After breaking down baseball's biggest busts since 2000, it only felt right to determine each team's best draft-day steal over the last 20 years.
With first-round picks completely off the table, here's a look at who we selected for every American League team. Stats are taken only from the player's performance with the team that drafted him. The National League edition will be published Saturday.
32nd round (979th overall) in 2011
The Blue Jays haven't exactly struck late-round gold in the draft over the last 20 or so years, but even if Pillar proved to be a frustrating hitter with outstanding defensive skills, snagging him 21 picks shy of the 1,000th selection in 2011 is a remarkable win. Dubbed "Superman" by Blue Jays fans for his stunning diving catches, Pillar never won a Gold Glove but probably should have at his peak.
3rd round (85th) in 2006
While Britton didn't stick in the rotation after a few bumpy seasons, he found his true calling as one of the best relievers in baseball from 2014-17. The ground-ball machine converted an AL record 60 consecutive save opportunities during this time, with his peak coming during an otherworldly 2016 when he posted a 0.54 ERA across 67 innings.
The Orioles had a couple later picks in subsequent years emerge into eventual stardom, too, but they happened to find success with different teams. Jake Arrieta was the Orioles' fifth-round selection in 2007 while current Brewers closer Josh Hader was taken by Baltimore in the 19th round in 2012.
16th round (466th) in 2000
While his more recent - and more disastrous - tenure with the Padres is fresher in everybody's mind, Shields was a key piece to the rotation that took the Rays to the 2008 World Series. He went 14-8 with a 3.56 ERA that season and was the winning pitcher in the franchise's only World Series victory. He finished third in Cy Young voting in 2011 and ended his tenure in Tampa as a picture of durable effectiveness, throwing more than 200 innings in six consecutive seasons.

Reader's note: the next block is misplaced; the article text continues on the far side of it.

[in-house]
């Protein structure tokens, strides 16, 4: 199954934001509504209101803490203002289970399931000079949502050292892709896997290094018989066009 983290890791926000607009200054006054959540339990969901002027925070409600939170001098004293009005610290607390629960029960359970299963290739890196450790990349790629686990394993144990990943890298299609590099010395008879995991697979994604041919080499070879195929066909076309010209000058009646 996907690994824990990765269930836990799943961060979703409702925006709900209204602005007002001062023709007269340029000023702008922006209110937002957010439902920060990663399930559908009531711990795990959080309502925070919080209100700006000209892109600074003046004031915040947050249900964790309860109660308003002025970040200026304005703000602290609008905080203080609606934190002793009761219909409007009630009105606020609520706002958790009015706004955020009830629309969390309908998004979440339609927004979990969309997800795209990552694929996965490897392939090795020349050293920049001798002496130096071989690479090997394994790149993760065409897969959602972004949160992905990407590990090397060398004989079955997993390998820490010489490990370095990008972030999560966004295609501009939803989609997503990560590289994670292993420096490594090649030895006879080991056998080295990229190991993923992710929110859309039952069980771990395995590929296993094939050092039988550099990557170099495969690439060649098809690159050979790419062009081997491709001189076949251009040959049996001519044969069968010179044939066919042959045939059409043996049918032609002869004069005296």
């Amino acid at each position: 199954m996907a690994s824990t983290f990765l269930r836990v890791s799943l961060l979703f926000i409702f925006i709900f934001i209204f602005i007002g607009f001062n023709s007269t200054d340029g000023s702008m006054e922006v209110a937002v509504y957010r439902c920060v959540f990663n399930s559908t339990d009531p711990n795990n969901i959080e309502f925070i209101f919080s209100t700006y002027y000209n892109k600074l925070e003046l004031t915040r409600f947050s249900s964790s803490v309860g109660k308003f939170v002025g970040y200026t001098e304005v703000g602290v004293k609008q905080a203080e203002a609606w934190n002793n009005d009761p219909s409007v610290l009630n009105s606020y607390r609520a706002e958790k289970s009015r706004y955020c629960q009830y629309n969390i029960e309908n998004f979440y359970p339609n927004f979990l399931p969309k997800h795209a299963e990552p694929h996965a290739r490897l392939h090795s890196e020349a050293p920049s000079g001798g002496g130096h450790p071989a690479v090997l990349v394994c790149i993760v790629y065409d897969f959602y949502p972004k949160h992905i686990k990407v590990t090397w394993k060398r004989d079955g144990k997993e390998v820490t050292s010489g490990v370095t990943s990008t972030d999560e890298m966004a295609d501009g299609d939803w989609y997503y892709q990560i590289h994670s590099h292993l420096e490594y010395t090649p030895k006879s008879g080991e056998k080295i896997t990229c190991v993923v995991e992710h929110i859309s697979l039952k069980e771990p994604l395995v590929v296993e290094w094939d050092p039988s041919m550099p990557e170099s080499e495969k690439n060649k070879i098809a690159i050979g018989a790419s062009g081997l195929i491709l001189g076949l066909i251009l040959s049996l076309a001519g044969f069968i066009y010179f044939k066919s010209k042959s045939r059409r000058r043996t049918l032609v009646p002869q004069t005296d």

The Rays have made a habit out of finding great value late in drafts. While Shields is our selection, there is an excellent case to be made for Kevin Kiermaier, who was a 31st-round pick in 2010 (941st).
5th round (172nd) in 2011
While the likes of Kevin Youkilis certainly outperformed his draft slot, Betts became part of an extremely exclusive group of elite players during his time with Boston. A four-time All-Star, Betts won the 2018 AL MVP, four Gold Gloves, a batting title, and a World Series championship before being dealt to the Dodgers. With the benefit of hindsight, it's insane to think 171 players were selected ahead of him. Remember, this was the year Boston had three top-60 picks and took Matt Barnes, Blake Swihart, and Henry Owens.
17th round (524th) in 2006
This came down to Robertson and Dellin Betances. While Betances is probably the more exciting name, Robertson was just as effective in the bullpen, did it longer, and was taken nine rounds later. Although Robertson left the Bronx to become a frontline closer for the White Sox (84 saves, 3.28 ERA), he was at his best as a bridge to various Yankees closers.
23rd round (698th) in 2011
It might be easy to forget how dominant Allen was given the last two campaigns. However, after becoming the team's primary closer in 2014 until 2017, Allen was one of three relievers with at least 250 innings pitched and 120 saves, joined only by Robertson and Kenley Jansen. While Andrew Miller's contributions to the Indians were incredible during their pennant run, Allen is an unforgettable cog in the 2016 club that came so close to a title, memorably pitching two scoreless innings in that ill-fated Game 7. Not bad for hearing your name called after 697 others.
10th round (306th) in 2007
While second baseman Whit Merrifield is worthy of consideration, he didn't come into his own as a major leaguer until fairly recently, and it's easy for people outside Kansas City to forget just how important Holland was in the Royals' bullpen. Though he was injured for the Royals' 2015 run to a championship, Holland was a key contributor for years before he got hurt. In particular, he posted a 1.32 ERA and 93 saves across 129 1/3 innings in his two All-Star seasons (2013-14).